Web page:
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Food That Pleases, Food to Take Home

By Anthony Grooms



This story by African American writer and educator, Anthony “Tony” Grooms (b. 1955), taken from his 1995 collection Trouble No More, is set during the days of the lunch counter sit-ins, in this case in Grooms’ hometown of Louisa, Virginia. It exposes the human complexities of the racial situation, this time mainly from the side of two young African American girls, who, inspired by a sermon from their minister, decide to go to a local lunch counter and “demand their rights.” And it raises questions about the strategy of nonviolent resistance, about the difficulty, for the resister, of purging anger and practicing agape, the love which, according to King, is the heart of the “power of nonviolence.”

Collecting all the evidence you can from the entire story, characterize Mary and Annie and explain, if you can, their differences. Where is courage in this story, and where love and compassion? What does Annie discover through her encounter with “the monster”? What is the connection between exercising your human rights and exercising your humanity or your love of neighbor? What should follow for race relations, as Annie discovers, that none of us can help the way we are born?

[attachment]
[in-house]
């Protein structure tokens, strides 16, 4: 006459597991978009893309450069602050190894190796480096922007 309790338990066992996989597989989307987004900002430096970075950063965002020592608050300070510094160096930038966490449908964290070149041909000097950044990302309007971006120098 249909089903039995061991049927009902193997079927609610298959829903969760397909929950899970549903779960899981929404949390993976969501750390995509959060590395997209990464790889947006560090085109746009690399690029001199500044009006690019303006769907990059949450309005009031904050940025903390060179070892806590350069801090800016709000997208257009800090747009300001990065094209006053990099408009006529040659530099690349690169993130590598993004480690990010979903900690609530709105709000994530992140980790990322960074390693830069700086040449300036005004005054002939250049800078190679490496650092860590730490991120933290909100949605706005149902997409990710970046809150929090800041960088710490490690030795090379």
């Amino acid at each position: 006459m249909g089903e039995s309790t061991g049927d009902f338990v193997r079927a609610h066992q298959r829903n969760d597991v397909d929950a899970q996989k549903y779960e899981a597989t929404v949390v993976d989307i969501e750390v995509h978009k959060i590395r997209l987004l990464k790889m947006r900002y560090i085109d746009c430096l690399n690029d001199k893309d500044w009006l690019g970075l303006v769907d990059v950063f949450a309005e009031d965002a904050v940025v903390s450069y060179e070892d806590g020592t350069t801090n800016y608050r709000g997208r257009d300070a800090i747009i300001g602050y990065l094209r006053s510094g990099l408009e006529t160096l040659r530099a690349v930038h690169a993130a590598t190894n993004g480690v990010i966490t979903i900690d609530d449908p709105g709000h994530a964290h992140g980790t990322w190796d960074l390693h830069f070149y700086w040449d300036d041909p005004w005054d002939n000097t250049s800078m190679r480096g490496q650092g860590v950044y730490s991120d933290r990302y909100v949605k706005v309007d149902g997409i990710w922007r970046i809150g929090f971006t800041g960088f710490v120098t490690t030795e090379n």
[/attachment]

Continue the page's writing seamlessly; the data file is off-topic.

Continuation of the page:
Annie McPhee wasn’t sure about what Mary Taliferro was telling her. Mary said that colored people in Louisa should stand up for their rights. They were doing it in the cities. Mary said that Channel Six from Richmond had shown pictures of Negroes sitting at lunch counters. She laughed that “colored people” were becoming “Negroes.” Walter Cronkite had shown pictures from Albany and Birmingham. Negroes were on the move.

Continue reading the rest of the story here.

Return to The Meaning of Martin Luther King Jr. Day.

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